He chose Charlotte over Duke, North Carolina, Wake Forest and others because it was a better fit for him academically and athletically, and the aid package resulted in the least burden on his mom.

But he also knew he could contribute right away to a successful track program there. The 2008 Atlantic 10 Conference Rookie of the Year is now a four-time A-10 Student-Athlete of the Year and in 2010 was the only athlete to qualify for the NCAA outdoor championships in both the 200 and 400 meters. Law also is a first-team Academic All-American, a 4.0 student and recipient of the 2010 Arthur Ashe Jr. Sports Scholar of the Year award, given to the top male minority student-athlete in the country.

His short-term dream is to participate in the Olympic Trials, and after graduating in May he’ll take the next year away from school to train. After that, it’s probably grad school or, appropriately, law school for Law.

Throughout that journey, expect Law to be giving, not taking.

“I want to be doing a lot of the same things I’m doing now, still giving back and doing what I can to help others,” he said. “Your journey to success shouldn’t be alone – you should be picking people up along the way and taking them with you.

Poughkeepsie, NY - Members of the Student Athlete-Advisory Committee along with members of the Iona College Golf and Rowing teams joined together to participate in Hands Around Iona.  Members of SAAC raised money and participated in the event on Tuesday, March 29th 2011.  This fundraiser is an annual event to support the children and communities of Africa.  Over the past few years, a number of Christian Brothers from Africa have come to Iona College to earn their degrees and return to their native country to work with the children and youth of their homeland. 

Br. Amandi Mboya and Br. Titus Kallon are two of the Brothers at Iona from Africa who have been working closely with the Tara Knights Society on this effort. Over the past four years, the Iona Community, together with the families of Adam Lynch and Jean-Claude Lovinsky, were able to raise a total of $10,000. The money raised was used to completely renovate a free primary school in Zambia as well as name classrooms after Adam and Jean-Claude.

In an effort to help reach out to the communities in need, Hands Around Iona was created. Funds raised this year will be used to construct a water well in Hamilton, an area located in Sierra Leone approximately 10 miles from the city of Freetown in Africa.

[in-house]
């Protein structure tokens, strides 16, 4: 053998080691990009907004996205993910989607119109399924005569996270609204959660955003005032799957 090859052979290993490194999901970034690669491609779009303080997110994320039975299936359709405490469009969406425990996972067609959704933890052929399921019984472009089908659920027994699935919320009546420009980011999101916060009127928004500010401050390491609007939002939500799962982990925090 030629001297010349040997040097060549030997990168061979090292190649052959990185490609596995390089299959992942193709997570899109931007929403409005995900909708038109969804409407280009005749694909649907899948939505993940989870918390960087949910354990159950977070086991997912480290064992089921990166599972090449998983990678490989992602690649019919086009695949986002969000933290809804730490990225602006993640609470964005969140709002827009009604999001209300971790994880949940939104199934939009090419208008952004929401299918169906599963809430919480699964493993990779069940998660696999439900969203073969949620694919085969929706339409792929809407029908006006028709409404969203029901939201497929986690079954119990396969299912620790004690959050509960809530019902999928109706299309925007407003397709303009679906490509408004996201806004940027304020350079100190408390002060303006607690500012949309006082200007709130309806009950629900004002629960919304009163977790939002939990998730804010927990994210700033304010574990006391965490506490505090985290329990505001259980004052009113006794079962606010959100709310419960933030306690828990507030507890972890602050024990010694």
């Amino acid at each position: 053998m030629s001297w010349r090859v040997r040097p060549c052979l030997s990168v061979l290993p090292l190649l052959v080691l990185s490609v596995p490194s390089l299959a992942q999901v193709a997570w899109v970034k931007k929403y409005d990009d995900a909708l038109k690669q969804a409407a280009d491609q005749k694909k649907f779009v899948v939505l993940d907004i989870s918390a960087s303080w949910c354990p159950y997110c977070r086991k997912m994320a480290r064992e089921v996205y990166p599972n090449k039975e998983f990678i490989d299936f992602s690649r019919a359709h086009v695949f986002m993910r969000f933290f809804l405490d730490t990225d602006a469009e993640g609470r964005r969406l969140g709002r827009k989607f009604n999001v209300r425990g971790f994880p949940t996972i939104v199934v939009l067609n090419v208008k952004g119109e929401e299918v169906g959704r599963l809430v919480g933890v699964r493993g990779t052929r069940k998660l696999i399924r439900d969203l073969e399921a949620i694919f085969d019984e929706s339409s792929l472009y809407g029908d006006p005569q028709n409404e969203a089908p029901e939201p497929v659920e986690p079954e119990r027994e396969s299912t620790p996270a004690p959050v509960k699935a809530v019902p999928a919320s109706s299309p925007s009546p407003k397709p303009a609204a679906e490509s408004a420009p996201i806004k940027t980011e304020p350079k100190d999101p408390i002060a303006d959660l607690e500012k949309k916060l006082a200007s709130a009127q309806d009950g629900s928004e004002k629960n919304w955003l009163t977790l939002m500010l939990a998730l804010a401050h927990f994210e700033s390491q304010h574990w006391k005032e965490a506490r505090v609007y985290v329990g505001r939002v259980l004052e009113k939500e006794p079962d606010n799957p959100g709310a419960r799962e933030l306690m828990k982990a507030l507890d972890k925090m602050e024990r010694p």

By: Iona Athletic Communications 

Please allow me to take this opportunity to introduce myself to you as the Chair of the NCAA Division I Student-Athlete Advisory Committee for 2011. It truly is an honor to serve all of you in this role and I am humbled to have been entrusted with the responsibility. Although busy at times, serving as Chair is an amazing opportunity to lead a group that has a significant impact on the lives and careers of others and is dedicated to fulfilling the mission of the NCAA. The support of my fellow 30 Division I SAAC “co-chairs” and SAAC leaders at every campus and conference across the country is invaluable.  All of the individuals involved with our mission work tirelessly and dedicate countless hours of their time to enhance the student-athlete experience. For that, I offer them my sincere appreciation.

I want to assure all of you that Division I SAAC is committed to staying true to our mission which is to enhance the total student-athlete experience by promoting opportunity, protecting student-athlete well being, and fostering a positive student-athlete image.

To promote opportunity, we want to hear directly from you about what is going on at your campus and learn about any ideas you have to share with DI SAAC. Join our official Facebook group, One Division, One Voice, I am a NCAA Division I Student-Athlete, and follow us on Twitter @DivisionISAAC. You will also want to take advantage of the Division I SAAC website, www.nationalsaac.weebly.com. Here, you can find out much more information about who we are, how you can contact us, and ways to keep informed on continuing issues.